Sudan will settle cases in US courts, including the bombing of US embassies in Kenya and Tanzania in 1998.

Sudan and the United States have signed an agreement to restore the African country’s sovereign immunity.

The Sudanese Justice Department said in a statement on Friday that the agreement will settle cases against Sudan in US courts, including the 1998 bombing of US embassies in Kenya and Tanzania, for which Sudan received compensation of The victims have pledged USD 335 million.

Last week, US President Donald Trump announced that Sudan, which the US designated as a state sponsor of terrorism in 1993, would be removed from the list once they had deposited the amount they had pledged to compensate for the bombings.

“The new Sudanese government, which is making great strides, agreed to pay US $ 335 MILLION to US terrorist victims and families. After the deposit, I will remove Sudan from the list of state sponsors of terrorism. Justice at last for the American people and a big step for Sudan! “Trump tweeted earlier this month.

After the decision, Trump announced a normalization agreement between the African nation and Israel.

The US listed Sudan in 1993, four years after Omar al-Bashir took power, accusing his government of supporting “terrorism” by protecting al-Qaida leader Osama bin Laden.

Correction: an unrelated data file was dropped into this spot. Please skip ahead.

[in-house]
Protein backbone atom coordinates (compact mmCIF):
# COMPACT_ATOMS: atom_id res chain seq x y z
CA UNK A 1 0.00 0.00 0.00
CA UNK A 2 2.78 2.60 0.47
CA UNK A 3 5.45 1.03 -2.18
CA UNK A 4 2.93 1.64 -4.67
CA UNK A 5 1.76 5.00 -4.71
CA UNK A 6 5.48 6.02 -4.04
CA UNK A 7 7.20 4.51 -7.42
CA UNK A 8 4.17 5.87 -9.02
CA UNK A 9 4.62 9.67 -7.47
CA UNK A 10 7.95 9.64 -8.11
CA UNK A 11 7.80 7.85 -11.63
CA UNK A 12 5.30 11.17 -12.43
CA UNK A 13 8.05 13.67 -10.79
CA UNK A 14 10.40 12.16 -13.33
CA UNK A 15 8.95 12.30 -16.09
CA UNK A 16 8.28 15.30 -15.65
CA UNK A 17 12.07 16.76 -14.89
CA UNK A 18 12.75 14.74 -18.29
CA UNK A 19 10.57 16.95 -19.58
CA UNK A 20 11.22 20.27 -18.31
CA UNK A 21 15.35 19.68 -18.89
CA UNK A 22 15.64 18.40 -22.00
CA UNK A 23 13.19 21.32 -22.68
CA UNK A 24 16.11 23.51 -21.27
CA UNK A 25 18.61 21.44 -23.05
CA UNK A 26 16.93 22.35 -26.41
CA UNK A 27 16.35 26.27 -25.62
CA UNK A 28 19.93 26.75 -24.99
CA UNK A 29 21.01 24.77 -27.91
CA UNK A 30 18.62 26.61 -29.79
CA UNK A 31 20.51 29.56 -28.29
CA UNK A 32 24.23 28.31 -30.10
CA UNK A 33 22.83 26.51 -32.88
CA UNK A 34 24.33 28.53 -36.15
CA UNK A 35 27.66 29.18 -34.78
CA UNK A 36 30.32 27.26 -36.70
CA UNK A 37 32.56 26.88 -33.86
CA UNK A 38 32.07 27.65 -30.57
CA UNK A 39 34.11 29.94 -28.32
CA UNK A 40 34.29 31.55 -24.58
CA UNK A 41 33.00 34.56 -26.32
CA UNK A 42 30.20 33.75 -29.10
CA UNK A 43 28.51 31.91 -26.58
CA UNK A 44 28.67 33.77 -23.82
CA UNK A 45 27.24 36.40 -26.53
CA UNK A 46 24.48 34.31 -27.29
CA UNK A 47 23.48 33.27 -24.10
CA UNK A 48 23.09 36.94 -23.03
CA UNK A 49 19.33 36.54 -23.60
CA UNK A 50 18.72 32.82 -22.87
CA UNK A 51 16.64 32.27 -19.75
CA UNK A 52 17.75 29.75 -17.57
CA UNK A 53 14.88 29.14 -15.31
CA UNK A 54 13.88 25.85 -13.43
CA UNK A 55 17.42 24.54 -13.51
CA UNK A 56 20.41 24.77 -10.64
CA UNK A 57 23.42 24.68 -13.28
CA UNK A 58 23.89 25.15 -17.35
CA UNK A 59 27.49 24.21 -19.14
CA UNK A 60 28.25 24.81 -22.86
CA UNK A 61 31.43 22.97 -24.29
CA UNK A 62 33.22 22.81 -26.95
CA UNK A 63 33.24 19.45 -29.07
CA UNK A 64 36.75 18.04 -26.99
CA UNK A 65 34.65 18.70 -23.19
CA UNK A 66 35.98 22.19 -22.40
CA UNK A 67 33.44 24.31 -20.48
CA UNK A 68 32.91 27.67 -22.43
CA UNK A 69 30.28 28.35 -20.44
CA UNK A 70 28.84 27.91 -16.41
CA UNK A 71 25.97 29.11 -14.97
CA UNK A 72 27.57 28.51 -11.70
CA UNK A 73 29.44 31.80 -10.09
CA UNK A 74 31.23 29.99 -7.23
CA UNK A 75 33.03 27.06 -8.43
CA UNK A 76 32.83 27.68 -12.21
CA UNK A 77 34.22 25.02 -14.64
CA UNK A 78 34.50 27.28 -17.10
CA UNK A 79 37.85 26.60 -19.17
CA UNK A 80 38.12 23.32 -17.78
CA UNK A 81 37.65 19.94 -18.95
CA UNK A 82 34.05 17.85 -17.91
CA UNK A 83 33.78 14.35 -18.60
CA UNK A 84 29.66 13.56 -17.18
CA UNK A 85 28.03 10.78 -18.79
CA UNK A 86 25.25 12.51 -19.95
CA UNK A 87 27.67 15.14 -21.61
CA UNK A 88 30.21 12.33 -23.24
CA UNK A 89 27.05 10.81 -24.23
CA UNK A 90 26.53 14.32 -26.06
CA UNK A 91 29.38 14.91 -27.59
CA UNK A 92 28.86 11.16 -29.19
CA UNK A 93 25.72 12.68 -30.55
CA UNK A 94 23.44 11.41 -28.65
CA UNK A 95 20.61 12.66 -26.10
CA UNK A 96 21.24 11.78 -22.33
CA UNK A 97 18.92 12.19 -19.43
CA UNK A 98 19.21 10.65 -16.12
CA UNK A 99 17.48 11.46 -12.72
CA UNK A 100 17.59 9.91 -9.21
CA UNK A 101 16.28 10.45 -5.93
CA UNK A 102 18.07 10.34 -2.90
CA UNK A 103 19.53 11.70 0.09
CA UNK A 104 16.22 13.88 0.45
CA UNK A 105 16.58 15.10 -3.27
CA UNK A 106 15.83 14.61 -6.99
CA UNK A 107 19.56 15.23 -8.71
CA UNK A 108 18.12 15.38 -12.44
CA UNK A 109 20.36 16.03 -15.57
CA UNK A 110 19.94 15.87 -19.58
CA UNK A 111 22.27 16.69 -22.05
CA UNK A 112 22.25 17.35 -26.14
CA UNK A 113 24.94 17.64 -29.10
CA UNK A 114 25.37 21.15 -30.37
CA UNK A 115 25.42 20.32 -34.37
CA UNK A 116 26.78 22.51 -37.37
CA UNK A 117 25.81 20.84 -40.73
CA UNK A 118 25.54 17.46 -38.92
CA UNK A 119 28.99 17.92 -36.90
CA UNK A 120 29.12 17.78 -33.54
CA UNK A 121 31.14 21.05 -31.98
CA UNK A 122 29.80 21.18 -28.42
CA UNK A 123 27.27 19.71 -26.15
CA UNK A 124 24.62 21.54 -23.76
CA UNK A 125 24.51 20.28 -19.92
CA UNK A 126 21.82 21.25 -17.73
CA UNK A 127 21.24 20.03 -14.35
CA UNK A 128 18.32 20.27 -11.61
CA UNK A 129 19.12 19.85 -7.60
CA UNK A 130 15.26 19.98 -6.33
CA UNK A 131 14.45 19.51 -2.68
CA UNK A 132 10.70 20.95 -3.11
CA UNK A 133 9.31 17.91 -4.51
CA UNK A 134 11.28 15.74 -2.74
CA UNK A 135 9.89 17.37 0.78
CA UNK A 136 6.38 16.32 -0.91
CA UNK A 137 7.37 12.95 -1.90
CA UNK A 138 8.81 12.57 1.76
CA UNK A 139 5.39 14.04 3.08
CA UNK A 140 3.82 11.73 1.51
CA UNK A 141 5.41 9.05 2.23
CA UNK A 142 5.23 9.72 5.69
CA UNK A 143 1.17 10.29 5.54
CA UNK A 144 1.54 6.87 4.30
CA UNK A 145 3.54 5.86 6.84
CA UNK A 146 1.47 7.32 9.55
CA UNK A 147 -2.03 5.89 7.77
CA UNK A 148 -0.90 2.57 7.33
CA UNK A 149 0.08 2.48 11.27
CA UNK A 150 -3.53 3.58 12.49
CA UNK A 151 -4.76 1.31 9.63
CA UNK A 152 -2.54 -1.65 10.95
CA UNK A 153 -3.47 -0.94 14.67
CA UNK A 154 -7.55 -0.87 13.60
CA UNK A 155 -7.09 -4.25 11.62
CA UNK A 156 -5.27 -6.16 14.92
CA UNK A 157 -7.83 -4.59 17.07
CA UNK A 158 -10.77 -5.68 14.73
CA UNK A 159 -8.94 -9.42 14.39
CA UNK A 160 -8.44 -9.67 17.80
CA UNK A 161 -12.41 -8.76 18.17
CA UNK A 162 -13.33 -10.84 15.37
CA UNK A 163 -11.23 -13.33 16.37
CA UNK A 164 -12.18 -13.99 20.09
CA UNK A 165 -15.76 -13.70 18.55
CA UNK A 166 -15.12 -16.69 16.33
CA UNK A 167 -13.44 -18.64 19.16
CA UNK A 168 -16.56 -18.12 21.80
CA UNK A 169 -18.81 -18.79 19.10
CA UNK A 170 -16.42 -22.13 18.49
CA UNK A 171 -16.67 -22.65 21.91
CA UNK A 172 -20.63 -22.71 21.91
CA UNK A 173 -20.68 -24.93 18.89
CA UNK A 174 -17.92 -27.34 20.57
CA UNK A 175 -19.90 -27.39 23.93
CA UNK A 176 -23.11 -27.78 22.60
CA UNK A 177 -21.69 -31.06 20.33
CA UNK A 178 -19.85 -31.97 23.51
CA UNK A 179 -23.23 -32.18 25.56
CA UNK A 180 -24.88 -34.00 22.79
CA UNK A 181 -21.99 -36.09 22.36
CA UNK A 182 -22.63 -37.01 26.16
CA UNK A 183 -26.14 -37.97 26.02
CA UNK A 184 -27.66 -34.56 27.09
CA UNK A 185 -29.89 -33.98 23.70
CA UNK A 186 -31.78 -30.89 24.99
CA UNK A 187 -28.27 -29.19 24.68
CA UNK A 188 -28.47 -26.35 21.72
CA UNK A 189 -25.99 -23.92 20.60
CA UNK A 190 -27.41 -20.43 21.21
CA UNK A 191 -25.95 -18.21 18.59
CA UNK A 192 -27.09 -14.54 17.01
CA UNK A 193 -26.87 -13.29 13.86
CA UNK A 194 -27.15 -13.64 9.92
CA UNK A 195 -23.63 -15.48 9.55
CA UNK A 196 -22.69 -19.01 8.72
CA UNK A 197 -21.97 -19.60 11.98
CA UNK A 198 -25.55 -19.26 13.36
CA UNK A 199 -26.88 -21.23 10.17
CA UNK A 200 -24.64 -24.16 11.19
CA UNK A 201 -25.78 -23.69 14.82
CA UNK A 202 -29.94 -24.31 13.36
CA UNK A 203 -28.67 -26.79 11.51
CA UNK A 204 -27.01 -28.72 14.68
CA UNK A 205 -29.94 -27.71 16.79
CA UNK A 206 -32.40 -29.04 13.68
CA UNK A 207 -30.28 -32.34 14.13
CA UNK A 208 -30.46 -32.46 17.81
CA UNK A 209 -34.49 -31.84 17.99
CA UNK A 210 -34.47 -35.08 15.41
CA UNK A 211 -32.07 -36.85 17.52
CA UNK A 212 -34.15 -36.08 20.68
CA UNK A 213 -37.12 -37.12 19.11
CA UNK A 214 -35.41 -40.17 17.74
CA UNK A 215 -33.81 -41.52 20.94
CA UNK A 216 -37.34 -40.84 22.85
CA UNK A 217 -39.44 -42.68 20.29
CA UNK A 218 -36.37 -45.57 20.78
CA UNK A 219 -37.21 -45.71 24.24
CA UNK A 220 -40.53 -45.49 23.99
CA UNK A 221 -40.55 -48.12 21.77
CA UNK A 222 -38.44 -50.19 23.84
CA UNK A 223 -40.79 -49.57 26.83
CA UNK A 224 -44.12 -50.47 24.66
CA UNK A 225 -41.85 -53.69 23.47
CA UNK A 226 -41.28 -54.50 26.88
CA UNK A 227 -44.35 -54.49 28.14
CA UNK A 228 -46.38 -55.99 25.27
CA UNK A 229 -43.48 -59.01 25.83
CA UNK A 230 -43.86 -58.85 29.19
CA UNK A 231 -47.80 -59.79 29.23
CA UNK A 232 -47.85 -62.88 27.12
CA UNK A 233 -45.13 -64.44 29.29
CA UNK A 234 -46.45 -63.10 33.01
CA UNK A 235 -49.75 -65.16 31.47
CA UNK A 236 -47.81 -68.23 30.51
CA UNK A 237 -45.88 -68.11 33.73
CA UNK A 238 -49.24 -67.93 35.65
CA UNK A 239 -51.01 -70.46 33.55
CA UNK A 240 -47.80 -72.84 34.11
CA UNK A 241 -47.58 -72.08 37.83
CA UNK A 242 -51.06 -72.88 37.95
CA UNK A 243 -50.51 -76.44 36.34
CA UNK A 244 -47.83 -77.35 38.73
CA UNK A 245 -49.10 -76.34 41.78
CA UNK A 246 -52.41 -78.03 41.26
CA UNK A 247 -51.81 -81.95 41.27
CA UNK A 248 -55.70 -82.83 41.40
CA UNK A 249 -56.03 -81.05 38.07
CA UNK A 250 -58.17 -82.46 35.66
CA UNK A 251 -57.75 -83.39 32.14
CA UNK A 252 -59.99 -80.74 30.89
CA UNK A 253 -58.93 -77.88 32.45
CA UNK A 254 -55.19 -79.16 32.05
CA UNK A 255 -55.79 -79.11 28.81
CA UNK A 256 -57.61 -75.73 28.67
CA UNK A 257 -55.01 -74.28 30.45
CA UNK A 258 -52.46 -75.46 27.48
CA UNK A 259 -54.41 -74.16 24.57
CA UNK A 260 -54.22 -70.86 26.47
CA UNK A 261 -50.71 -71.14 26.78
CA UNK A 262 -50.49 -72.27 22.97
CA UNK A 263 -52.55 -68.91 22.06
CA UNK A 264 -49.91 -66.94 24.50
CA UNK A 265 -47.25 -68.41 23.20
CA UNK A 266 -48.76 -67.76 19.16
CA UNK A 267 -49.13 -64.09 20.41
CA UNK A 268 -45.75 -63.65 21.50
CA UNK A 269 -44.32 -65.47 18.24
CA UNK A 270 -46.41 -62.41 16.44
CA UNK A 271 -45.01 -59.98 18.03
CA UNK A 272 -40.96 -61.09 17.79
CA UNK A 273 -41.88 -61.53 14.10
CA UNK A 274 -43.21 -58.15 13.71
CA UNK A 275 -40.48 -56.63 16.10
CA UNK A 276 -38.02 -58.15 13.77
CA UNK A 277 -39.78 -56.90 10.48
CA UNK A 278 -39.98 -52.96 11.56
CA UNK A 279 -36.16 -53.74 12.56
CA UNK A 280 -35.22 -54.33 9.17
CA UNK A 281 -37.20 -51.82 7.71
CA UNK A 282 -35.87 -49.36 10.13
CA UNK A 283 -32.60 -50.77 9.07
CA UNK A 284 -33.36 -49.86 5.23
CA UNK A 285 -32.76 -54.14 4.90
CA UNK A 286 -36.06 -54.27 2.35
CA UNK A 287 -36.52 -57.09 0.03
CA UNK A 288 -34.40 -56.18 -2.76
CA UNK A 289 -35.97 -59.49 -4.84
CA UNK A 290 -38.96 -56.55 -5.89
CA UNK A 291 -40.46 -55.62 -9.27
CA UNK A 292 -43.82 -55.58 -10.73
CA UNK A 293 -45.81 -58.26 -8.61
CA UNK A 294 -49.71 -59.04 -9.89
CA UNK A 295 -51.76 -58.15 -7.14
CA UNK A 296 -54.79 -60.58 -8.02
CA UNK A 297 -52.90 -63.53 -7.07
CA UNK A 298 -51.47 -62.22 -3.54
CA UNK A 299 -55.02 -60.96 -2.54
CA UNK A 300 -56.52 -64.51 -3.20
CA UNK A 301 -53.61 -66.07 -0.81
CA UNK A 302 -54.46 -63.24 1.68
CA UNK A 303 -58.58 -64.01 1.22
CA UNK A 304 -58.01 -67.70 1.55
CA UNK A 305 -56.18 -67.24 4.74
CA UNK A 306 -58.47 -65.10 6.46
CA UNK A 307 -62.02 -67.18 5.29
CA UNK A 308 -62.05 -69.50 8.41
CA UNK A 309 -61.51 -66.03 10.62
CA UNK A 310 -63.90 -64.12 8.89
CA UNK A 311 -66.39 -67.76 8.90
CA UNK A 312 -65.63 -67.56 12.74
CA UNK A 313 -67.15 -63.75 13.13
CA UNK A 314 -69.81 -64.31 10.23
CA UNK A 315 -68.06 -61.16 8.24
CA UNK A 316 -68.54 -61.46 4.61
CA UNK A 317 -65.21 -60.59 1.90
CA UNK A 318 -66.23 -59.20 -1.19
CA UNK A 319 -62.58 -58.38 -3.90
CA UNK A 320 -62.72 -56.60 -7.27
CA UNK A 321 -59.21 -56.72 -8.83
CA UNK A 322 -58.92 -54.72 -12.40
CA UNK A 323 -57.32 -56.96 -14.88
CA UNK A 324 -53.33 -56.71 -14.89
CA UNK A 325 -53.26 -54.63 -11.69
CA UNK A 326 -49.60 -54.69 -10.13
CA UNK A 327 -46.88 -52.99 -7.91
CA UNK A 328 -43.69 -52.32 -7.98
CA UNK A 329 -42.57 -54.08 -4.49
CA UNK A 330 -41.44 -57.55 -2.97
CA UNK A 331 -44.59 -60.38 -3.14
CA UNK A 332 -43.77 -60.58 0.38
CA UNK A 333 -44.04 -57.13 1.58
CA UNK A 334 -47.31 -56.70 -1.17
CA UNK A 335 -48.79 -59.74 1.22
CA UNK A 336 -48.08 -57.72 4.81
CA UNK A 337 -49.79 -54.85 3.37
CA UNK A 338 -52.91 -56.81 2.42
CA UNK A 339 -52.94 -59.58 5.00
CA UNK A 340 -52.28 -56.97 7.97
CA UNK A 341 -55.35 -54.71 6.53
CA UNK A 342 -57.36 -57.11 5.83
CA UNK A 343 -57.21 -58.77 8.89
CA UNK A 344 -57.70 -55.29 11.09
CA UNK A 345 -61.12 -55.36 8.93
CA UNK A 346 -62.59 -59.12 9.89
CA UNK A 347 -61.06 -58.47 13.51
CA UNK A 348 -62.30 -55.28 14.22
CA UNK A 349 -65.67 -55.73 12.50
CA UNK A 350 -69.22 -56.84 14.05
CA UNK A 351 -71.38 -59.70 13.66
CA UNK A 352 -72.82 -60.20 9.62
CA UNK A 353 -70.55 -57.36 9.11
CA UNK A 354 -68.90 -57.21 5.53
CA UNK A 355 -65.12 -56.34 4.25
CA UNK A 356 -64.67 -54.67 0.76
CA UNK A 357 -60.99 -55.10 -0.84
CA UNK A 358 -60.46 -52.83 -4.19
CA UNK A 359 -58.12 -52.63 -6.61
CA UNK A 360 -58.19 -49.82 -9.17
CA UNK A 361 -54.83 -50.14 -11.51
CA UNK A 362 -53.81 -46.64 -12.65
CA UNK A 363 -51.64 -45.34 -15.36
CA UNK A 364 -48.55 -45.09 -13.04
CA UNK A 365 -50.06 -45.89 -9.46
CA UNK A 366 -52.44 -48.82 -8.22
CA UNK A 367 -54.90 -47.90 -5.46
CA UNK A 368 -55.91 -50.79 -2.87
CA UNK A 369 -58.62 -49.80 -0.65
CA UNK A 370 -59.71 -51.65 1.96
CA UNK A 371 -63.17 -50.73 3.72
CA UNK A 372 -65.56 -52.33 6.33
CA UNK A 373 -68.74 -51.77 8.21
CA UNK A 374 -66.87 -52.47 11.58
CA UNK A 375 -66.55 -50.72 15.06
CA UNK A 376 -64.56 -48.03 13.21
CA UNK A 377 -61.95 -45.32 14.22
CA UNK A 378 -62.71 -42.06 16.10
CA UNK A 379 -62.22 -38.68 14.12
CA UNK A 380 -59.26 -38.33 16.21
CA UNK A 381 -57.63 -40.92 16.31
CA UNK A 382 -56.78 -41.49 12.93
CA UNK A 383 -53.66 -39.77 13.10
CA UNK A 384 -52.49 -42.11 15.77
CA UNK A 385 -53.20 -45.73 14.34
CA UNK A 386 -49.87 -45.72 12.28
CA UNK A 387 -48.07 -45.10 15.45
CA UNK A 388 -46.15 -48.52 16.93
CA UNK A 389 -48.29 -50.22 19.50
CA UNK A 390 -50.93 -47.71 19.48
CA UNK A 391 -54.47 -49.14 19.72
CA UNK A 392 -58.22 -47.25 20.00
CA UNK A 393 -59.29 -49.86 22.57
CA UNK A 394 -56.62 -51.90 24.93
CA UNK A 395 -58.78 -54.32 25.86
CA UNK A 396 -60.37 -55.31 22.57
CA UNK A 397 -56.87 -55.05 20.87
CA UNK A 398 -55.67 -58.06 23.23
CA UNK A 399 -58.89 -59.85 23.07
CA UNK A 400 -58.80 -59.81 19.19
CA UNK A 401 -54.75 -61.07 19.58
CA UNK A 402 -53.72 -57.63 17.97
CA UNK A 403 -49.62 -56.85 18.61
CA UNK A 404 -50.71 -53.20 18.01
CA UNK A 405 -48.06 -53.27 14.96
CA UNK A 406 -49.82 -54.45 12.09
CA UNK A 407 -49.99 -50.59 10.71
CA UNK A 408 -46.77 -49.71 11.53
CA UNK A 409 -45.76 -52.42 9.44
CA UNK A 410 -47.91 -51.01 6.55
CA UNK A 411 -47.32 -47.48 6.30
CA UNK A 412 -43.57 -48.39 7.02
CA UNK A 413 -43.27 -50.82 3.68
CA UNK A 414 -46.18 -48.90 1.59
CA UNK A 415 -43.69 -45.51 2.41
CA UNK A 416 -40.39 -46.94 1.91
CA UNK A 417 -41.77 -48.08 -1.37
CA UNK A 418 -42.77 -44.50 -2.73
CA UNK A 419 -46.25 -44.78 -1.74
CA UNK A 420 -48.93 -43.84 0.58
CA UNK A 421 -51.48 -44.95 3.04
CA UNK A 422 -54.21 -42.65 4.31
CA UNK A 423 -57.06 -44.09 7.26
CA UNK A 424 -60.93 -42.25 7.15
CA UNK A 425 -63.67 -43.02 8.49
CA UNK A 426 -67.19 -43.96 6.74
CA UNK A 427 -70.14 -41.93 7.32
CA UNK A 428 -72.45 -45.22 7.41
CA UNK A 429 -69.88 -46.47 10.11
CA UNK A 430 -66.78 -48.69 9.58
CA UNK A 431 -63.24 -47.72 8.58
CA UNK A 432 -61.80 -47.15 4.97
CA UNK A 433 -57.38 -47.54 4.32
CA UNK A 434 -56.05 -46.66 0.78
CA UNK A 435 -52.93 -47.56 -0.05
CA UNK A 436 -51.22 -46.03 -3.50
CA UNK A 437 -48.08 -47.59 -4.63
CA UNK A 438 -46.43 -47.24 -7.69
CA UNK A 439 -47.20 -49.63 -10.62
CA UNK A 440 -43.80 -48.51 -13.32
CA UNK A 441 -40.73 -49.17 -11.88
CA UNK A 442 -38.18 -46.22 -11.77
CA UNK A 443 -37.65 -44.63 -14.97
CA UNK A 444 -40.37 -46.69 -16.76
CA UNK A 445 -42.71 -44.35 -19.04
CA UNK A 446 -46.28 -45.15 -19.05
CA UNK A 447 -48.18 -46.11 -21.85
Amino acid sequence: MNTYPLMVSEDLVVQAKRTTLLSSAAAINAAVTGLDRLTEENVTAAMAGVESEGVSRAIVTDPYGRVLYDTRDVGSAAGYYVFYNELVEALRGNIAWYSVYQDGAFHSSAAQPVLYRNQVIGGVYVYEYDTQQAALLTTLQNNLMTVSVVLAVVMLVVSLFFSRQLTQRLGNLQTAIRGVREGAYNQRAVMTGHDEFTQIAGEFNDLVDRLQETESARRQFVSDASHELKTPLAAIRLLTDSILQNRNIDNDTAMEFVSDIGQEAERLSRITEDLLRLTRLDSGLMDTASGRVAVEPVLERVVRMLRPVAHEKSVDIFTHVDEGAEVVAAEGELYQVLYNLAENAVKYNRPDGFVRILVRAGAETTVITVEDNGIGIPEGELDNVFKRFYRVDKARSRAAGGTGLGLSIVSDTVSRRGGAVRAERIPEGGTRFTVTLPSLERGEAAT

Washington also accused Khartoum of providing logistical and financial support to al-Qaeda in bombing the US embassies in Dar es Salaam, Tanzania and Nairobi, Kenya in 1998 and attacking the USS Cole off the port of Aden in 2000.

In addition, extensive economic and trade sanctions were imposed on Sudan, which former US President Barack Obama relaxed in his final weeks in office in 2017.

Being on the list has kept foreign investors out of Sudan, robbing it of much-needed hard currency to sustain an economy that suffered a severe blow when South Sudan gained independence in 2011 and accounted for three-quarters of Sudan’s oil production.

With no foreign trade and no hard currency, the authorities have long struggled to contain the country’s rapid inflation.

Last month, annual inflation rose from 166.83 percent in August to 212.29 percent, according to the country’s Central Bureau of Statistics.

Removal from the list is a top priority for the Sudanese interim government, which has been in power since August last year, following the military removal of longtime President al-Bashir amid months of protests against his rule.